update the HEAD to point at the tip of the updated history without affecting any
	   branch. Commands that update or inquire information about the current branch (e.g.
	   git branch --set-upstream-to that sets what remote-tracking branch the current branch
	   integrates with) obviously do not work, as there is no (real) current branch to ask
	   about in this state.

	   The list you get with "ls" :-)

	   A working tree is said to be "dirty" if it contains modifications which have not been
	   committed to the current branch.

       evil merge
	   An evil merge is a merge that introduces changes that do not appear in any parent.

	   A fast-forward is a special type of merge where you have a revision and you are
	   "merging" another branch's changes that happen to be a descendant of what you have. In
	   such these cases, you do not make a new merge commit but instead just update to his
	   revision. This will happen frequently on a remote-tracking branch of a remote

	   Fetching a branch means to get the branch's head ref from a remote repository, to find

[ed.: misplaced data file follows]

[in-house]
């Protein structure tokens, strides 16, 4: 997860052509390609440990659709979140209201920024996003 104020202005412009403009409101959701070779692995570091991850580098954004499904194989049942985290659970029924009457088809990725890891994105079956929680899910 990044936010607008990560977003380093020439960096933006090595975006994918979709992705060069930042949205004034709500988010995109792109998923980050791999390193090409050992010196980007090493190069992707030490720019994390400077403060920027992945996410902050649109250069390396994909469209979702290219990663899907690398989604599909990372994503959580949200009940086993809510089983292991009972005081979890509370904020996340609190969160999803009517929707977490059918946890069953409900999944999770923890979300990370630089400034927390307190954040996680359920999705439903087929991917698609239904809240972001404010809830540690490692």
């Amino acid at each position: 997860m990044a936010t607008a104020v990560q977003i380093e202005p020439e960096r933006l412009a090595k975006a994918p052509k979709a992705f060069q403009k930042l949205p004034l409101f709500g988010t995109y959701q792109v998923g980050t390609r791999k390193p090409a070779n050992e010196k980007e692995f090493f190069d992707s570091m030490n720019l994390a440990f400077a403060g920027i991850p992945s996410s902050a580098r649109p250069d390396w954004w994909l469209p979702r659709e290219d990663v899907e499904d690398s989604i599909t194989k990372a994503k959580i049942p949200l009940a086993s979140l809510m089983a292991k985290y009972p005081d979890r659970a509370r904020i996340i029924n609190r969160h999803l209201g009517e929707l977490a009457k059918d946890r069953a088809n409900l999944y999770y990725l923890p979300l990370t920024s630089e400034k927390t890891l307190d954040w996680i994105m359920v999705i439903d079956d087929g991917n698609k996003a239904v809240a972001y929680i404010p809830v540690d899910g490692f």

out which objects are missing from the local object database, and to get them, too.
	   See also git-fetch(1).

       file system
	   Linus Torvalds originally designed Git to be a user space file system, i.e. the
	   infrastructure to hold files and directories. That ensured the efficiency and speed of

       Git archive
	   Synonym for repository (for arch people).

	   A plain file .git at the root of a working tree that points at the directory that is
	   the real repository.

	   Grafts enables two otherwise different lines of development to be joined together by
	   recording fake ancestry information for commits. This way you can make Git pretend the
	   set of parents a commit has is different from what was recorded when the commit was
	   created. Configured via the .git/info/grafts file.

	   In Git's context, synonym for object name.

	   A named reference to the commit at the tip of a branch. Heads are stored in a file in
	   $GIT_DIR/refs/heads/ directory, except when using packed refs. (See git-pack-refs(1).)

	   The current branch. In more detail: Your working tree is normally derived from the
	   state of the tree referred to by HEAD. HEAD is a reference to one of the heads in your
	   repository, except when using a detached HEAD, in which case it directly references an